German physicist and mathematician Max Born, awarded a Nobel Prize for his contributions to quantum physics, is seen hunched happily over a flurry of textbooks and scribbled equations in Monday’s Google Doodle. The illustration honors what would be his 135th birthday.
The 1954 laureate is most famous for establishing the Born rule, a theory that uses mathematical probability — rather than exact equations — to predict the location of wave particles in a quantum system. Quantum mechanics is a branch of physics that examines nature at the atomic level. The field has led to the development of major technologies such as lasers, computers and MRIs.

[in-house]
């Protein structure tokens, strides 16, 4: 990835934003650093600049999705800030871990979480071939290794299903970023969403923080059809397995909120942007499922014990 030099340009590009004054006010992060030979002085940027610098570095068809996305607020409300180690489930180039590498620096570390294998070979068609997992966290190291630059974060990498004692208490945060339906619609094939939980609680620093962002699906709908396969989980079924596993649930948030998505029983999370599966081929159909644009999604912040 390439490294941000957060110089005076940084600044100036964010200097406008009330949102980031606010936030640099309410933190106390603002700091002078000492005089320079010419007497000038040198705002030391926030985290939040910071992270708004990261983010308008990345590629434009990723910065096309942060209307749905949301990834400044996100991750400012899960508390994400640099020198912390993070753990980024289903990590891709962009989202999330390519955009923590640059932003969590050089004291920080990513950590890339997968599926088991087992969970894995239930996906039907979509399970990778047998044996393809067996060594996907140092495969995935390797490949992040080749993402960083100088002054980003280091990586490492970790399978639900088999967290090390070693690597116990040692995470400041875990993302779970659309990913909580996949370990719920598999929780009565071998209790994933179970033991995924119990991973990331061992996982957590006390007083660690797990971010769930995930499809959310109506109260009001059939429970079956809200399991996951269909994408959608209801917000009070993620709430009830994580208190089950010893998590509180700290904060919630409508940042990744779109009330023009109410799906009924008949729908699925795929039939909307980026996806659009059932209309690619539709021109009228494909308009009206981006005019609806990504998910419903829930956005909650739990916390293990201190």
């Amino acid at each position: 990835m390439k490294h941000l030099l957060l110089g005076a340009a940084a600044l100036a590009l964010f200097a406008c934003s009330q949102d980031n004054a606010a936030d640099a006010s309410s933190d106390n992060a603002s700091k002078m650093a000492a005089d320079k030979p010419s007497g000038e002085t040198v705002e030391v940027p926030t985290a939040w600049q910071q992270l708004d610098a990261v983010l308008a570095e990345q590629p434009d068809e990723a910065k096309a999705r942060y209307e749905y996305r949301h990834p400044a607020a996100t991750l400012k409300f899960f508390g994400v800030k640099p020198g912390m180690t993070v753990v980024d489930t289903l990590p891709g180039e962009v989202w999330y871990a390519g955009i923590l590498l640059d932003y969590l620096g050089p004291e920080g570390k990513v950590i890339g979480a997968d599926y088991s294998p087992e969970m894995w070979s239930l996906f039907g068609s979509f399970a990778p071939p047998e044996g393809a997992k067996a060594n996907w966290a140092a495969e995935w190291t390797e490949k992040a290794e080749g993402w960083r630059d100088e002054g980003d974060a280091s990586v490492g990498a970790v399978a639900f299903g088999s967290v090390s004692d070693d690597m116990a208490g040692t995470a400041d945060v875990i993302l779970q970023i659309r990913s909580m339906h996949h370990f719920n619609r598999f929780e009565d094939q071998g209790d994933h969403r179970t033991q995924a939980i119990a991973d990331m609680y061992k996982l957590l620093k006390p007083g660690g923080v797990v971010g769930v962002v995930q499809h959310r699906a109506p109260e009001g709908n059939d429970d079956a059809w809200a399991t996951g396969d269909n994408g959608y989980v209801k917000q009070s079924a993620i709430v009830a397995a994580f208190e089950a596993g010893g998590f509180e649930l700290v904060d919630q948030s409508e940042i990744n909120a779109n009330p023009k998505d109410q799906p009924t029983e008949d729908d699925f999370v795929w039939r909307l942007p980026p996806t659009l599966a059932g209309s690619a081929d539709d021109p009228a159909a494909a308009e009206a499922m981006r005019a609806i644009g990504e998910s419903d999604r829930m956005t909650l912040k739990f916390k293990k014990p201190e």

Born’s theory revolutionized the basis of quantum mechanics predictions and ultimately transformed technology as we know it today.
Worked with several other renowned mathematicians, Born earned his Ph.D. from Germany’s Göttingen University in the early 1900s. Of Jewish descent, he served as a professor of theoretical physics there until he had to flee Nazi Germany in 1933. For the next twenty years he worked as a professor of natural philosophy at the University of Edinburgh. In 1954, Born returned home to Göttingen to retire.
Born continued his scientific work through retirement until his death in 1970 at age 87.
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